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Canada has dramatically increased its naval responsibilities in the Persian Gulf as the United States prepares for war against Iraq.

Ottawa and Washington have agreed that a senior Canadian officer will command all allied naval warships, aside from the U.S. aircraft carrier and its close escorts, in the Persian Gulf south of Kuwait and extending through the Strait of Hormuz, The Globe and Mail has learned.

Commodore Roger Girouard assumed command on Friday of the new Task Force 151, which will be responsible for escorting ships, intercepting and boarding suspect vessels and guarding against attacks on shipping.

Cmdre. Girouard, who was in charge of Canada's naval task force sent to East Timor in 1999, will likely command up to 20 allied warships, including U.S., French, Italian, Dutch, Greek and Canadian frigates and destroyers.

The command shift and greatly increased geographic area of operations is only part of Canadian efforts to step up preparations in anticipation of a war against Iraq. A group of 25 senior Canadian officers have been sent to a U.S. command post in Qatar to plan for possible Canadian contributions.

"We're trying to see what options might be available to the government if the UN sanctions on the use of force were necessary," said Major Richard Saint-Louis, the Canadian spokesman attached to U.S. Central Command in Tampa, where U.S. General Tommy Franks will run any war against Iraq.

Although the hugely expanded area of navy operations comes as the Pentagon readies a massive U.S.-led coalition for war against Iraq, the tasks so far assigned to the Canadian-commanded naval task force remain part of Operation Enduring Freedom, the name assigned to the Afghanistan campaign to smash al-Qaeda and catch fleeing terrorists.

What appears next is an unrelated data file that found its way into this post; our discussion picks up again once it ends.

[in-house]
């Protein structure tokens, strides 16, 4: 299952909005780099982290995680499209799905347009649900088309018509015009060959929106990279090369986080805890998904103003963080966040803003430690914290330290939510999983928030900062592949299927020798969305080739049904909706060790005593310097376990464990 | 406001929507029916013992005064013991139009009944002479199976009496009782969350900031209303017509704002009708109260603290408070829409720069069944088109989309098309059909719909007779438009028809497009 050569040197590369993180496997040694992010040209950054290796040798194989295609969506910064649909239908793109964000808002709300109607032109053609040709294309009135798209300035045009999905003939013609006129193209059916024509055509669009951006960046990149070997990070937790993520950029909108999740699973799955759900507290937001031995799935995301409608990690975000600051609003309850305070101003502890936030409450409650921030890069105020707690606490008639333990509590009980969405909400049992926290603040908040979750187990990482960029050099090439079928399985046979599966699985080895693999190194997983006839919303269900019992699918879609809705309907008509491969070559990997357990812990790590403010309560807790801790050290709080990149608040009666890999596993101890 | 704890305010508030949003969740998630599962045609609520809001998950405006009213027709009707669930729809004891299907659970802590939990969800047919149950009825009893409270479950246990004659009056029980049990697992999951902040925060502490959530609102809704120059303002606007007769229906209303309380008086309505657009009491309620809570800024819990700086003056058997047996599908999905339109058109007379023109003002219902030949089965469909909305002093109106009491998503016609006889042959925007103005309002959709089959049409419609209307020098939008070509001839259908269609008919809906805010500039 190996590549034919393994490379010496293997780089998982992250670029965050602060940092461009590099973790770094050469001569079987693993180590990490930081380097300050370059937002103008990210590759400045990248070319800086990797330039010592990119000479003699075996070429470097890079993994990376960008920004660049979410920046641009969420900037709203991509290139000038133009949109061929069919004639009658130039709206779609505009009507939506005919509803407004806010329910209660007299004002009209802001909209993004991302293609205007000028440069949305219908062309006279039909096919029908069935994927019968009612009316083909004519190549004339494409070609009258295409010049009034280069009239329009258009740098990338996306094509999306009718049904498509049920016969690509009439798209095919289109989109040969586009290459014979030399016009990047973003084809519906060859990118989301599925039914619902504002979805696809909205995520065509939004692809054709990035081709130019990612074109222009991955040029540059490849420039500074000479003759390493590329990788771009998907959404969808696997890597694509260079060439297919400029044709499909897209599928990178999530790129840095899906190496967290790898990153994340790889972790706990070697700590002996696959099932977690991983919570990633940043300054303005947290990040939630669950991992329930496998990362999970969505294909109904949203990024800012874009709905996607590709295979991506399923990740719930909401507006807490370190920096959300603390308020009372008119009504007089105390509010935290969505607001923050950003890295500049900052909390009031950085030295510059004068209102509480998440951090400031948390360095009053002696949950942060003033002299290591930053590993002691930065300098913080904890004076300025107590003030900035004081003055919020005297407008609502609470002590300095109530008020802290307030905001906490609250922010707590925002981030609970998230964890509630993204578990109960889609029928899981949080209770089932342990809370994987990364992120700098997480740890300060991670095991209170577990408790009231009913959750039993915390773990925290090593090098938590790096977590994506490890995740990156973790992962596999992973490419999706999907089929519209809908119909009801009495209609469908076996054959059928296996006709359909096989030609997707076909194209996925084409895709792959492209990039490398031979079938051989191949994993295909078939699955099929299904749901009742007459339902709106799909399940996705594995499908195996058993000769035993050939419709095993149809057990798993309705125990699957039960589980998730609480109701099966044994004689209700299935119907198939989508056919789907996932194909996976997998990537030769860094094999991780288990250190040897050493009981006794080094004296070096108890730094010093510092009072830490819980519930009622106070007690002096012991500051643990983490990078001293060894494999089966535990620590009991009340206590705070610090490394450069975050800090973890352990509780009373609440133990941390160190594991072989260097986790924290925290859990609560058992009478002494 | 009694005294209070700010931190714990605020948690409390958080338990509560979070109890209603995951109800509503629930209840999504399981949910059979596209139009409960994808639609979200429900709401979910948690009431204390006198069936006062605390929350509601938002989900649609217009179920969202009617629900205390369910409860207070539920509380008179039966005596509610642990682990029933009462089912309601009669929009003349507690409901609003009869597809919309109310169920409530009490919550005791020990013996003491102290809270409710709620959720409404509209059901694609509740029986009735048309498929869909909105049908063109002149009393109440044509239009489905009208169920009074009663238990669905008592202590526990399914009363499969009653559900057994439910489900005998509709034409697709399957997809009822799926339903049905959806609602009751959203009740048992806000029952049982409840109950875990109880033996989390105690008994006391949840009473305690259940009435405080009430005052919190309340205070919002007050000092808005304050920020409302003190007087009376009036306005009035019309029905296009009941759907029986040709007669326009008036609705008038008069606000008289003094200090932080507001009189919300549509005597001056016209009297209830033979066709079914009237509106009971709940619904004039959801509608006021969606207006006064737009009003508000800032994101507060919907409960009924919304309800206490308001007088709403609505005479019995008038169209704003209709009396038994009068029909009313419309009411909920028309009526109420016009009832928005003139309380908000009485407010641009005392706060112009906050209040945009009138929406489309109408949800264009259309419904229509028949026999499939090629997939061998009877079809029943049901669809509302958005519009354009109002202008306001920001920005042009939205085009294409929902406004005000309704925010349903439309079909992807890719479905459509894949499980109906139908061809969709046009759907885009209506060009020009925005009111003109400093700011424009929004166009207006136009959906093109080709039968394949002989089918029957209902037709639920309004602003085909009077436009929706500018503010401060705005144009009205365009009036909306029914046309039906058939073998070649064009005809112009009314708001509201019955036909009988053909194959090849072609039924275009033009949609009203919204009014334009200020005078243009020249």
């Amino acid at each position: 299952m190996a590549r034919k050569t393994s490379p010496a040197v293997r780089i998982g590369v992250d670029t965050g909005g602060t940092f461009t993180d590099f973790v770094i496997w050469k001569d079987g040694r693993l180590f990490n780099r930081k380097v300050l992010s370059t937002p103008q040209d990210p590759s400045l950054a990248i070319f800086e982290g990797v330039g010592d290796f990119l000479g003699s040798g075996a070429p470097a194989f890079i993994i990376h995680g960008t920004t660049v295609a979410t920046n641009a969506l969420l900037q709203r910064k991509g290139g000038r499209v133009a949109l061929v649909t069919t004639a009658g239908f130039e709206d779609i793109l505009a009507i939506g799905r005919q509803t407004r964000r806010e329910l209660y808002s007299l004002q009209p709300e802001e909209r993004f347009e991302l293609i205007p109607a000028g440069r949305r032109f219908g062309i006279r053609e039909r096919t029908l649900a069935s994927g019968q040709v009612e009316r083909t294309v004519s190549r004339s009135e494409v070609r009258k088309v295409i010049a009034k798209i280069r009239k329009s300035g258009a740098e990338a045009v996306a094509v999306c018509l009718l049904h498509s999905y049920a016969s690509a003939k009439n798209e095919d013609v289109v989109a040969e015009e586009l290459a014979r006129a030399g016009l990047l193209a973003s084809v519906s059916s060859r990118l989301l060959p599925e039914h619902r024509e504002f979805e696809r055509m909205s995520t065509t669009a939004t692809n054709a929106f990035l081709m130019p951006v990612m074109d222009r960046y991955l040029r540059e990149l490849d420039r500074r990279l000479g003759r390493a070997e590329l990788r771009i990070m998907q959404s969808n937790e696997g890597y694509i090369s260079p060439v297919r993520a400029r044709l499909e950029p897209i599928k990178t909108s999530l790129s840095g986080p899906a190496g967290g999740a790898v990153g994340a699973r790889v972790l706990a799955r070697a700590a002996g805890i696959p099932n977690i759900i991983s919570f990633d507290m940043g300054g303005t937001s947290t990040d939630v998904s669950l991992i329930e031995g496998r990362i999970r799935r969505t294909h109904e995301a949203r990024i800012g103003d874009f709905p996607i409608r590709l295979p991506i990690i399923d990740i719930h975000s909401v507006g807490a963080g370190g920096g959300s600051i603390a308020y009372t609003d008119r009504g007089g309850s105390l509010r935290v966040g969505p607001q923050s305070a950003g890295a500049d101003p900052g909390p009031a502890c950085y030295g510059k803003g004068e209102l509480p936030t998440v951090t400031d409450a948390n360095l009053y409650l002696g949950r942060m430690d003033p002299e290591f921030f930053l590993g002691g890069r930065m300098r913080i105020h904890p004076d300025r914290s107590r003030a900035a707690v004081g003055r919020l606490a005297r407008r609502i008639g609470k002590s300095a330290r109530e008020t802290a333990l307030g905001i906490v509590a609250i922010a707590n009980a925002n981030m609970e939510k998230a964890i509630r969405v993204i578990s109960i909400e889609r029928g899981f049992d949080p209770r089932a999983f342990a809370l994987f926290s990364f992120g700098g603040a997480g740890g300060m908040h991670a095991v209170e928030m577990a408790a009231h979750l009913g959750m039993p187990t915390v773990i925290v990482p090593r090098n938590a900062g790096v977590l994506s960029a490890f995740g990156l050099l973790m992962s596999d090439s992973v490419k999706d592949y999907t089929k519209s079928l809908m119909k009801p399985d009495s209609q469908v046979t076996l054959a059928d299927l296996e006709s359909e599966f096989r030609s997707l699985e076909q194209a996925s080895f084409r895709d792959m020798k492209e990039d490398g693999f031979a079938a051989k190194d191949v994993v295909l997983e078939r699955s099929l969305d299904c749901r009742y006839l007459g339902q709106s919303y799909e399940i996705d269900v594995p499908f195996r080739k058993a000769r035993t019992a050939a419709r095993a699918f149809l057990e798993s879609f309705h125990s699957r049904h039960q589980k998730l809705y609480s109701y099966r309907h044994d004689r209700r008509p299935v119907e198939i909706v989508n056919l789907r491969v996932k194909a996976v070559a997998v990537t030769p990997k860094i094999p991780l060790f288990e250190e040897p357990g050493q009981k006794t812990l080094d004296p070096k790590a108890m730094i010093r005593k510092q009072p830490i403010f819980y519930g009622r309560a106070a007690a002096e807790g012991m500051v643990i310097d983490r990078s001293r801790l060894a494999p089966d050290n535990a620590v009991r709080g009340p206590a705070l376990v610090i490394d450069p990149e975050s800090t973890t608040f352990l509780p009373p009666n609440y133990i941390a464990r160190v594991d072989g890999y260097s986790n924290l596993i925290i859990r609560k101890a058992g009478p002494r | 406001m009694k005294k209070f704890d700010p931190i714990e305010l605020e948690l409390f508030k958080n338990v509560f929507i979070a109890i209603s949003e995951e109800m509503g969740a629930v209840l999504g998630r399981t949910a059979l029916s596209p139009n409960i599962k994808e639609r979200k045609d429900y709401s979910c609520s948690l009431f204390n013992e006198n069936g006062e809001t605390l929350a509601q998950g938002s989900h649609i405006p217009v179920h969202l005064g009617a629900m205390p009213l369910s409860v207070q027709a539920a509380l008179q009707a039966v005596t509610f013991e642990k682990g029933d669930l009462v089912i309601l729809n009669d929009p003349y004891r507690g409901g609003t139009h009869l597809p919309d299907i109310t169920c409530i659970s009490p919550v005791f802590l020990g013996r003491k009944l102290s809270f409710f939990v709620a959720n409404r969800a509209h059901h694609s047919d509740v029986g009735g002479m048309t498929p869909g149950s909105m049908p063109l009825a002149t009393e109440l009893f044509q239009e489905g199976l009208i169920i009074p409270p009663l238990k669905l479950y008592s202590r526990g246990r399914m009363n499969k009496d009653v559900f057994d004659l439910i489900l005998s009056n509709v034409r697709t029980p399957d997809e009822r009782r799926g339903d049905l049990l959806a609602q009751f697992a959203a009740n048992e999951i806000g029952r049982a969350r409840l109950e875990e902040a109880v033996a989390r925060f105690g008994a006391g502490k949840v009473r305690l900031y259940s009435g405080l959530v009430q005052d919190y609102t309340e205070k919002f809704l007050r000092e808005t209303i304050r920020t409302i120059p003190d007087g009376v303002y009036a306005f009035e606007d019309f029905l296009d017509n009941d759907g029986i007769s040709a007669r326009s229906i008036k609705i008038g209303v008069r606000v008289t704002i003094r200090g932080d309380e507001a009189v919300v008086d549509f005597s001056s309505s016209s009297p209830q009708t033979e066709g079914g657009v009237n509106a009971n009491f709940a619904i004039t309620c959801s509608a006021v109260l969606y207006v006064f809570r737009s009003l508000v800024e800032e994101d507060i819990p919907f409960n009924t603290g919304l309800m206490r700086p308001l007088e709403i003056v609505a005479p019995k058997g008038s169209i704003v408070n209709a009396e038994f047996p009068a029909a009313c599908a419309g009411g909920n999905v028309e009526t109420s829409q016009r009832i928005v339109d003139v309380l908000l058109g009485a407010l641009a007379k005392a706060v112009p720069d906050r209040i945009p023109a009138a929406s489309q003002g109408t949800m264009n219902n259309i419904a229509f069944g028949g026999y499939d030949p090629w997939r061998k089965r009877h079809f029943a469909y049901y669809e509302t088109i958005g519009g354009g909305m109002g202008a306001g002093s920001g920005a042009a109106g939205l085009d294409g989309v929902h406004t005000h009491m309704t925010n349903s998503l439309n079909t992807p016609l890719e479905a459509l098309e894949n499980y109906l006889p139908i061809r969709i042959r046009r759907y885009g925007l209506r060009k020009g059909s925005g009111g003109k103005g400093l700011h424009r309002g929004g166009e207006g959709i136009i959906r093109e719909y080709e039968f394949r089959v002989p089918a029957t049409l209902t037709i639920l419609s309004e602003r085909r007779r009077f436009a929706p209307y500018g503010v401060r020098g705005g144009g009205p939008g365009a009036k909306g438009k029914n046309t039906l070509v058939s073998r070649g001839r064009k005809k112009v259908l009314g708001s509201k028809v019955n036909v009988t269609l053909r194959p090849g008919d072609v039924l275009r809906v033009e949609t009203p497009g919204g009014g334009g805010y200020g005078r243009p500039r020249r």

"We are sticking exclusively to Enduring Freedom," Major Saint-Louis said.

Although he said that the Cmdre. Girouard will be responsible for allied warships operating in "the central and southern" Gulf, he declined to confirm that the zone extended as far north as the Kuwait boundary.

In the far northern Gulf, Australian and U.S. warships are patrolling close to the Shatt-al-Arab, Iraq's only access to the sea.

For more than a year, Canada has commanded a small flotilla of warships operating mostly outside the Persian Gulf, intercepting tankers and freighters and searching for fugitives.

The new task force, designated TF-151, will report directly to U.S. Admiral Barry Costello commanding Task Force 51, currently the aircraft carrier USS Constellation and its escorting cruisers, destroyers and submarines.

A British naval task force, centred on the carrier Ark Royal, will also report to the Admiral Costello.

A second U.S. carrier group is expected in the Gulf and others are operating in the Red Sea and Eastern Mediterranean.

The increased responsibilities and area of operation will almost certainly require the Canadian government to dispatch HMCS Iroquois, a destroyer fitted out as a flagship with the space and communications equipment needed to manage and command a far-flung group of warships.

The navy has already asked the government to send the Iroquois to join Canadian frigates already in the region but no decision has been announced, a senior naval source said yesterday.

Yesterday, facing a possible backbench revolt, Prime Minister Jean Chrétien said the United States must have a United Nations mandate before it can launch an attack on Iraq.

One Liberal backbencher said in the House of Commons that he would vote no confidence in his own government if the cabinet decided to join the United States in an attack without a UN mandate. Former cabinet ministers joined a flock of Liberal doves calling on Washington to give diplomacy more time before launching a war.

"Canada is always ready whatever the situation is," the Prime Minister said yesterday although it is probably too late to deploy meaningful numbers of ground troops or combat aircraft.